In the second season, the show underwent a minor formal change. Ryan’s long-lost father Tyler was finally located and returned to his normal self, only to depart soon after to aid the government in furher Virtual Reality technology research. This led to Ryan receiving and upgraded version of his V.R armor and powers.
The location of Grimlord’s base shifted from the virtual dungeon to a large spaceship and new Generals such as Oraclon, Despera, Doom Master, and his Vixens were introduced. Additionally, the Skugs gained the capability to transform into more formindable beings know as Ultra Skugs.
The Production of VR Troopers
In the early stages of production, the series was originally titled Psycon and Cybertron, with a focus on a solitary hero with a technological theme rathe than a group of heroes in a virtual reality setting. The pilot script for Psychon had different protagonist, Adam Steele, who combined with cyborg Psycon instead of transforming into it. The primary antagonist was Grimlord, whose true identity was Cyrus Ritker, and leader of the robotic army know as the Cyberdrones. Cyrus had a son named Percy, who was Adam’s martial arts adversay.
Adam was under guidance of martial arts teacher named Tao and was friends with Tao’s daughter Mia and a young boy called Mouse Mckenzie. The pilot episode for Cyberton featured Jason David Frank as Adam Steele, using sourse footage from the show Metalder. Frank’s character was portrayed as a single hero facing off against an army of robots called the Wardrones, led by Grimlord.
Grimlords secret indemnity was Cyrus Rikter (Played by Gardner Baldwin) who had a son named Percy, who served as Adamn’s Martial arts rival. Tao Chong (Played by Richard Robago) was Adam’s mentor and caretaker. Mia, Tao’s daughter was also a charger in the pilot. The fashback featured Tyler Steel, played by Dough Sloan. The pilot included a duo of comically inept news reporters, Elmo (Played by Jamie Kennedy), and Scuzzy, who were meant to provide comedic relief. The theme song was inspired by Ron Wasserman’s Go Green/white Rangers in the Power Ranger Series.
These three shows come from Toel’s Metal Hero Series. Chojinki Metalder provided footage of Ryan Steele’s first season robotic suits, Grimlord, and Virtual Dungeons, Grimlords four top lieutenants, Dark Heart, and military-style robots seen in several episodes as well as the exterior of Ziktor industries. Dimensional warrior Speielban supplied footage for of J.B and Kaitlin’s robotic suits, Ivar, Icebot, skugs and battle scenes involving the Skybase, shark curisers, tanks and figher jets. Space Sherriff Shaider contributed to new footage for season two, including Ryan Steele’s second robotic suits and the ultra skugs.
What Made the VR Troopers Production Stand Out
The Japanese show sources used in each episode of VR Troopers resulted in the main character being portrayed in separate action scenes. This made the episode stand out form other super hero shows at the time. Plus, the technology used on this one was also on another level that made it appear to be of a higher quality compared to others.
However, to overcome the limitations on sourcing footage, the show used plot devices to separate Ryan, JB, and Kaitlin, leading to individual fights. The majority of episodes ended with either Ryan or JB defeating the monster of the day, with Kaitlin never having the chance to do so on her own.
Additionally, unlike Power Rangers, and Big Dad Beetlborgs, VR Trooper has its own unique differences as an adaptation. Being syndicated rather than aired on Fox Kids allowed for more violent destruction of monsters, including splitting in half, impaling, and decapitation. Unlike the other two shows, the VR Trooper forms were not named as they didn’t have one main color.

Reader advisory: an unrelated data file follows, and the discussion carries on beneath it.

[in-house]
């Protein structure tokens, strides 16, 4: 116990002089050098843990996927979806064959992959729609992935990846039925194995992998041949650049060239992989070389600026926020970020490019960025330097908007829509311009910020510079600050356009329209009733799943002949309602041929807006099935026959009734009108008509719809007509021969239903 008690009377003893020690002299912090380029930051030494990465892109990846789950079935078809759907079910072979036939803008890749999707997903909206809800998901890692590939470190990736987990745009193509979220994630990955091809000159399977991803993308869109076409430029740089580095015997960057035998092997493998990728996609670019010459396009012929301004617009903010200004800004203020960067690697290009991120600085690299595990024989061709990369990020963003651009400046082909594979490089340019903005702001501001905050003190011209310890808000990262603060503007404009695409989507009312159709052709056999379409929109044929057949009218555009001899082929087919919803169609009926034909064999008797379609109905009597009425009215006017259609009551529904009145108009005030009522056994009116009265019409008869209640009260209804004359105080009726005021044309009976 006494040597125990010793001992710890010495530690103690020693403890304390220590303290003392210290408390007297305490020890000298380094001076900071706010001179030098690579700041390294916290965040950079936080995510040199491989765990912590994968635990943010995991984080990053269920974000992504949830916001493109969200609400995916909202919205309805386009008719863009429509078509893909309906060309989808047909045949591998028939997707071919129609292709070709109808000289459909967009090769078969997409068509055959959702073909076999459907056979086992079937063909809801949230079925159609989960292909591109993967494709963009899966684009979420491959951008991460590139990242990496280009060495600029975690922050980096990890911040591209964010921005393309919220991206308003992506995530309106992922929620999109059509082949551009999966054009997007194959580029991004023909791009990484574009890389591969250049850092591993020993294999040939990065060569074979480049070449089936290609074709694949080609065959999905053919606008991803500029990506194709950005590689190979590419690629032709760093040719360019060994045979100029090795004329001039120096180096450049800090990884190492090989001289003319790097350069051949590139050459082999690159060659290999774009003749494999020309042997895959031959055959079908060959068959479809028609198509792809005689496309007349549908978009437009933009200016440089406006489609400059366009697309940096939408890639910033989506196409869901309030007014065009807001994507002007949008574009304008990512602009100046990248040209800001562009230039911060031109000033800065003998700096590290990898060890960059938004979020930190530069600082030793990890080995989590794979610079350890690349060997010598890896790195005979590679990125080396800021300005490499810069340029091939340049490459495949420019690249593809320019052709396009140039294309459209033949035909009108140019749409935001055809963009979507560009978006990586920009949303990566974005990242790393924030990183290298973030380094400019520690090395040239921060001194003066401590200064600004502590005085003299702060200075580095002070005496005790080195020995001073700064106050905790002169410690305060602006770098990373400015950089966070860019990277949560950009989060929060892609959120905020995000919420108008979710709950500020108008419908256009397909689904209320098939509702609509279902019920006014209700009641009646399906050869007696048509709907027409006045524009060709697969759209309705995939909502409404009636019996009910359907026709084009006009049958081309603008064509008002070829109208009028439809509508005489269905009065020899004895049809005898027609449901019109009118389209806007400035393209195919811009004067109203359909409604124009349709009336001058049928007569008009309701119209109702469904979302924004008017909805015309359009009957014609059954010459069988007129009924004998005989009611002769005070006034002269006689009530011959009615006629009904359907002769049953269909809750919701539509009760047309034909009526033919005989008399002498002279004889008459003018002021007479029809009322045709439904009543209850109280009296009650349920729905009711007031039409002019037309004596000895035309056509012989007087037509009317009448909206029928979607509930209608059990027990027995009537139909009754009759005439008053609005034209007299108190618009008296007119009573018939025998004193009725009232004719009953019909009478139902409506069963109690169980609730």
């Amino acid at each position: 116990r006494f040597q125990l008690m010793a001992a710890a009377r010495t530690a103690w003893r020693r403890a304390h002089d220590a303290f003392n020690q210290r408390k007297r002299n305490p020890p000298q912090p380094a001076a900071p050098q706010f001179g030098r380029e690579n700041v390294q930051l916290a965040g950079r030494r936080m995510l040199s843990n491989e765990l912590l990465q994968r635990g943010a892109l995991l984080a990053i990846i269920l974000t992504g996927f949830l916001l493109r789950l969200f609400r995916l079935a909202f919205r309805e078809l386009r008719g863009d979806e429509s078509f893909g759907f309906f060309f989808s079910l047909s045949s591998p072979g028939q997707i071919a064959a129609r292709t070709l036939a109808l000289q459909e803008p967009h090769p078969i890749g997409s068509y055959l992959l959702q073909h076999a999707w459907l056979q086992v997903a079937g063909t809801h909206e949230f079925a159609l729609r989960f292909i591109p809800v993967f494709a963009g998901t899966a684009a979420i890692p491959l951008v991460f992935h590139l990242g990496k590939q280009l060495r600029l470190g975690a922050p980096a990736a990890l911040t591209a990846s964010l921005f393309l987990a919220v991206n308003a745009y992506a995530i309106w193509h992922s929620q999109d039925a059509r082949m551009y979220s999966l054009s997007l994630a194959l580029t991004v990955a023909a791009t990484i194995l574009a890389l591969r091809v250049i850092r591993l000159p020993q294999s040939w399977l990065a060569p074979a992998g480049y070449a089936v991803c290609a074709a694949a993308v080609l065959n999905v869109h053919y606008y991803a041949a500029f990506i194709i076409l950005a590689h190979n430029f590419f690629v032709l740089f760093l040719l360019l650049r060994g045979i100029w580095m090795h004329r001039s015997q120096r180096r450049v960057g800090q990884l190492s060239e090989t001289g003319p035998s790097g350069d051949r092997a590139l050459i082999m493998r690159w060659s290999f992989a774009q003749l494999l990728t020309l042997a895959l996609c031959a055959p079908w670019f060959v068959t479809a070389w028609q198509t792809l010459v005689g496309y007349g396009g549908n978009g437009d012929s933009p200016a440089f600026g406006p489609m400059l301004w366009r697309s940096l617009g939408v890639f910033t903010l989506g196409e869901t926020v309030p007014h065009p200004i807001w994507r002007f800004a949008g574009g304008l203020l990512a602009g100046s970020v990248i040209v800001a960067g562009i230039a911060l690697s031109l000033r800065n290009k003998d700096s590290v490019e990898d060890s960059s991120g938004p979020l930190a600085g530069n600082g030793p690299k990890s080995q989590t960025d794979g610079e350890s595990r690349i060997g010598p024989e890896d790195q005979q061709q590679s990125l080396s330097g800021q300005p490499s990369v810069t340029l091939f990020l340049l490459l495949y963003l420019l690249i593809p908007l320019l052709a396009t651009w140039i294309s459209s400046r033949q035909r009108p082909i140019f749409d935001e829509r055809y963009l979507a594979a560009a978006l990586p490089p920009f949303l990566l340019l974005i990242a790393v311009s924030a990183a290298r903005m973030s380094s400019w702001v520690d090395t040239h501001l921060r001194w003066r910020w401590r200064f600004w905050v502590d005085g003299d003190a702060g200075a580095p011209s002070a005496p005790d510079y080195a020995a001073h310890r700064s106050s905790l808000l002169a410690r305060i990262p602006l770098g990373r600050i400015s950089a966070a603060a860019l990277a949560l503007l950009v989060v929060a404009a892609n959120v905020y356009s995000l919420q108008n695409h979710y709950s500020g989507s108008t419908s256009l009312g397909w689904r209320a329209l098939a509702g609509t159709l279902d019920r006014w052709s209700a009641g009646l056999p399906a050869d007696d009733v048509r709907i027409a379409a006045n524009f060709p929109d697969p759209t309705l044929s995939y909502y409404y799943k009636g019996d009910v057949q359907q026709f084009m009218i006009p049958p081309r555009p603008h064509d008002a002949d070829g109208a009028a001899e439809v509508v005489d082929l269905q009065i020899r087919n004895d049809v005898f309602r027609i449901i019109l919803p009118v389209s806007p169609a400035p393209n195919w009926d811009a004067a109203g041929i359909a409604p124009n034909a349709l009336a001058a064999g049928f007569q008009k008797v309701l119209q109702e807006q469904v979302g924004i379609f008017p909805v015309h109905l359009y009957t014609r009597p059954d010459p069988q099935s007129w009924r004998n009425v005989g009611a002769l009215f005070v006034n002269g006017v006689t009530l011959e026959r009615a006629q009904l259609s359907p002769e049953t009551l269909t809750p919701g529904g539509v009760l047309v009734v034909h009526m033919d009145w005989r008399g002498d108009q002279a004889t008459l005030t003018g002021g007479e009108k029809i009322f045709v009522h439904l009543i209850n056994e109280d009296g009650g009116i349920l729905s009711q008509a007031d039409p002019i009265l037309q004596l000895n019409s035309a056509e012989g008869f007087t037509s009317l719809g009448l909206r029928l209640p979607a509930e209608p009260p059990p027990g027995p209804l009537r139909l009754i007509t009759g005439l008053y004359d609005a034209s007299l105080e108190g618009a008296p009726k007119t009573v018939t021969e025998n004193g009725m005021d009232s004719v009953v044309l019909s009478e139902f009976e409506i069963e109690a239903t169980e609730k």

The show ran for two seasons with almost 100 episodes. Despite its ratings being closes to those of Power Rangers Franchise, the supply of fights footage ran out by 1996. The Japanese Metal Hero series used in VR Troopers had many human vs human battles, but close-up of Japanese actors made this footage unusable.
Footage from Shaider featuring distance shots of Japanese actors was utilized in some fights, while fights with monster footage were limited (spliced up to 2-3 episodes). However, the use of fight footage from Metalder/Shaider and Spielban in a single episode depleted the footage faster, leading to the show’s cancellation without resolving its storyline. It was replaced by Big Bad Beetleborgs, which continued to use footage from the Metal Hero Series Juukou B-Fighter and B-Fighter Kabuto.
VR Troopers was a television series that was popular in the 90s and it was a unique take on the superhero genre that was popular during that time. The series was a combination of American footage spliced with Japanese shows, which was a common technique used those days. The show lasted two seasons and had nearly 100 episodes, which is a testament to its popularity back then.
Although the series was not as big as Power Rangers, it was a critical success and had ratings that were close. If you are looking for a perfect nostalgic trip or a blast from the past, VR Troopers is a great show to watch. It is a reminder of a simpler time when TV Shows were made for families to enjoy together. The show’s themes of technology and heroism are still relevant today and the fact that it was aimed at a young audience makes it perfect for families to watch together. The special effects and fights scenes are also a testament to the creativity and hard work that went into making this show.
VR Trooper is truly a show that is well worth watching for its nostalgia factor and the memories it brings back of the 90s. It is a unique take on the superhero genre that was popular during that time and it is still as relevant today as it was when it was first aired. The show is suitable for families to watch together and its themes of heroism, technology, and good versus evil are still as relevant today as they were back then.
What do you remember about VR Troopers?